By Tristan Reed
Two years into Mexican President Enrique Pena Nieto's six-year term, the president has already managed to pass contentious energy reform legislation that will allow foreign energy firms to operate independently inside the country. The government will award the first of these contracts in the first half of 2015, marking the beginning of an ambitious effort to revitalize Mexico's lagging energy sector.
For foreign companies, however, 2015 will also be an introduction to Mexico's complex security environment and its shifting constellation of transnational criminal groups, commonly referred to as cartels. Mexico's state-owned energy company, Petroleos Mexicanos, or Pemex, and its various contractors are already keenly aware of the risks these groups pose. This risk has intensified in recent years as organized crime groups have sought to diversify their operations beyond trafficking and have expanded into fuel theft.
The past decade has seen tens of thousands of homicides in Mexico and a degradation of overall public security in many areas. The root cause of this violence has been increased competition over drug trafficking routes into the United States. Pena Nieto and his two predecessors made it a priority to reduce violence related to these turf wars by tasking Mexico’s military with leading a campaign to target the offenders. Criminal groups have reacted to this increased pressure and pressure from rival groups by expanding their revenue sources to both fund their wars and bribe officials. Expansion means diversification, and crime groups have increasingly turned to kidnapping, extortion, cargo theft, illegal gambling, money laundering and other operations. One especially lucrative enterprise has been the theft and resale of hydrocarbon products.
This diversification has led to major shifts. According to a 2013 Organization of American States report, revenue to maintain a crime group's operational costs can comprise 35 percent local funding — activities other than trafficking illicit drugs for sale on the global market. Since 2010, hydrocarbons' role in this revenue has expanded dramatically. While small local gangs and corrupt employees have long preyed on Pemex's infrastructure, large crime groups collectively receive more than a billion dollars in profit annually from hydrocarbon theft, primarily of gasoline and diesel. And while this diversification began as a way of safeguarding drug trafficking routes, it now provides billions of dollars in revenue in and of itself. What was once a means is now an end. Criminal organizations in Mexico now compete for the right to exploit local populations and businesses. This has proliferated into smaller turf wars not directly related to drug trafficking.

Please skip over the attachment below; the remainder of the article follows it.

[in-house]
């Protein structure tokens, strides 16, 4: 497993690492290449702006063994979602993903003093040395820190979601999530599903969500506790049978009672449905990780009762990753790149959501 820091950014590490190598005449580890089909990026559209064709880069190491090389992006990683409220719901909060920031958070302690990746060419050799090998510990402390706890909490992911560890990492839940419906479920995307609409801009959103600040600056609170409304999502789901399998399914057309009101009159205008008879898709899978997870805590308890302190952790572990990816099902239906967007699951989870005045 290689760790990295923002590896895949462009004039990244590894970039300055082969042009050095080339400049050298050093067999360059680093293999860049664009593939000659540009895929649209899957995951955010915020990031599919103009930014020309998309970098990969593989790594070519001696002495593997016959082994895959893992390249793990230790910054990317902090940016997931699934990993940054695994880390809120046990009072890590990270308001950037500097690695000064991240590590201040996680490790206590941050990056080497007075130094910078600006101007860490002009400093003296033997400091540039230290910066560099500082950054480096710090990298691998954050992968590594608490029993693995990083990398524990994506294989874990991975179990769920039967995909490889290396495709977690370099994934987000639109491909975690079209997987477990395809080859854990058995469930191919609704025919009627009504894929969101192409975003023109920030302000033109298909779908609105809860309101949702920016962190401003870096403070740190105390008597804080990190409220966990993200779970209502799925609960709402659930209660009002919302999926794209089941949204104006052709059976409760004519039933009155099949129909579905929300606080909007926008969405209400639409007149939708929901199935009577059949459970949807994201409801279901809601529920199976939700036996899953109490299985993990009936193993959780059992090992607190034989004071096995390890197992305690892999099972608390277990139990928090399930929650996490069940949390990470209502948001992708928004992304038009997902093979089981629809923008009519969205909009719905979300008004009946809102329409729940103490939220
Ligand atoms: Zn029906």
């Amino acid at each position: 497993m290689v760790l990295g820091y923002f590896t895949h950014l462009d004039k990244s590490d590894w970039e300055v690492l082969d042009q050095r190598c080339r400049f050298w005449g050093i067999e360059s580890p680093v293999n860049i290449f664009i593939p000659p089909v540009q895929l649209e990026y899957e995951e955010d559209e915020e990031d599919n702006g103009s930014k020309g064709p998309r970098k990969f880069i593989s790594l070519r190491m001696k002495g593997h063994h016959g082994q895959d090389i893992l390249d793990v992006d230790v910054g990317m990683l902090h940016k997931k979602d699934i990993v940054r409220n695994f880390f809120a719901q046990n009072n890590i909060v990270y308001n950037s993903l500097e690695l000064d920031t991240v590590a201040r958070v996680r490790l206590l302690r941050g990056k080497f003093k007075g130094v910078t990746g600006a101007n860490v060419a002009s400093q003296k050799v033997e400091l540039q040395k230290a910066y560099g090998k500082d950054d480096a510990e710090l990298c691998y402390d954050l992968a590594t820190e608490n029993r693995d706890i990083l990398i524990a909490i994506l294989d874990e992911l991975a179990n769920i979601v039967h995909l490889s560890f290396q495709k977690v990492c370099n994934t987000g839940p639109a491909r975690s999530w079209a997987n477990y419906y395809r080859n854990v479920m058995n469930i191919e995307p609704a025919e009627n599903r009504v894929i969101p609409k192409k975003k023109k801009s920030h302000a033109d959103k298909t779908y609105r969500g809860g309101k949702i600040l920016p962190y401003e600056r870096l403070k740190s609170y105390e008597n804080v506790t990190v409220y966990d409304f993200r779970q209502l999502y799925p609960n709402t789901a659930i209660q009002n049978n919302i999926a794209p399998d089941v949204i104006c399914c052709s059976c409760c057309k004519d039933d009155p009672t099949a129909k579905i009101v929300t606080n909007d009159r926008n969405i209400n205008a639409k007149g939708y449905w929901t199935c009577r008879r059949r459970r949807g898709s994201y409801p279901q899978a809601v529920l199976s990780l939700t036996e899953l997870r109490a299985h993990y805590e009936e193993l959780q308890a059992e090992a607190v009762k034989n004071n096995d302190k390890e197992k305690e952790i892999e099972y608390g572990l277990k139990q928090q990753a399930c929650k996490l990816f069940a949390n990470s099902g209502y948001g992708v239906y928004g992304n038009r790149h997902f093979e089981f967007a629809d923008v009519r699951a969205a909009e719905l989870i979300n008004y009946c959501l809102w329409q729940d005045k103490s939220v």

A Widespread Problem
As opposed to the smaller actors previously involved, crime groups have the capacity to organize hydrocarbon theft on a massive scale across multiple regions with a high level of efficiency. Many of these operations center on drilling into underground pipelines. Illegal tapping of Pemex pipelines has cost the company 15 billion pesos ($1.2 billion) over the past year according to September statements by Pemex chief Emilio Lozoya. From January to September of 2014, 7.5 million barrels of gasoline were stolen. The rate of theft is on the rise, according to a Pemex 2013 Sustainability Report. In 2013, officials discovered 3,052 illegal taps nationwide, up from 1,749 in 2012 and 1,334 in 2011. At the moment, $1.2 billion represents a minor share of Pemex’s gross income of roughly $108.3 billion in 2013, but the rate of expansion signals more losses in coming years unless Mexico clamps down on crime groups and wholesale buyers.
Although these fuel theft operations are ongoing along virtually every pipeline route, the territories in the east have seen the greatest uptick since 2010. This area is largely within the domain of the Tamaulipas-based organized crime groups, including Los Zetas and the various Gulf cartel gangs. In 2013, at least half the illegal pipeline taps discovered were inside this territory. The theft and resale of gasoline in Tamaulipas state serves as one example highlighting potential profits for organized crime. According to a June 2014 report by Milenio, organized crime now controls approximately 15 percent of gasoline sales in Tamaulipas state and earns roughly $268 million per year. Crime groups in Tamaulipas also receive revenue from other products, including crude oil. In September, police dismantled a Guanajuato-based crime ring that had been purchasing 25,000 barrels of oil per month from a Gulf cartel gang in Tamaulipas state and reselling it to companies in Guanajuato, Jalisco and San Luis Potosi states. This represents only a small portion of the nation's hydrocarbon theft problem.
Demand has stimulated organized crime’s expansion into hydrocarbon theft and crime groups have proven particularly adept. The technical skills needed to tap into Pemex pipelines are not sophisticated, but these groups command significant resources and have a greater capacity to corrupt Pemex staff and contractors. These employees can then allow criminal organizations to operate along pipelines and around installations without oversight. They can also provide intelligence about the precise locations of pipeline routes and their current status. They can even allow criminals to steal directly from refineries. The Mexican army and federal police forces in October 2013 arrested 39 employees and nine contractors at a Pemex refinery in Salamanca, Guanajuato, for fuel theft. The problem, however, is nationwide, and organized crime groups have made heavy use of corrupt employees in many states.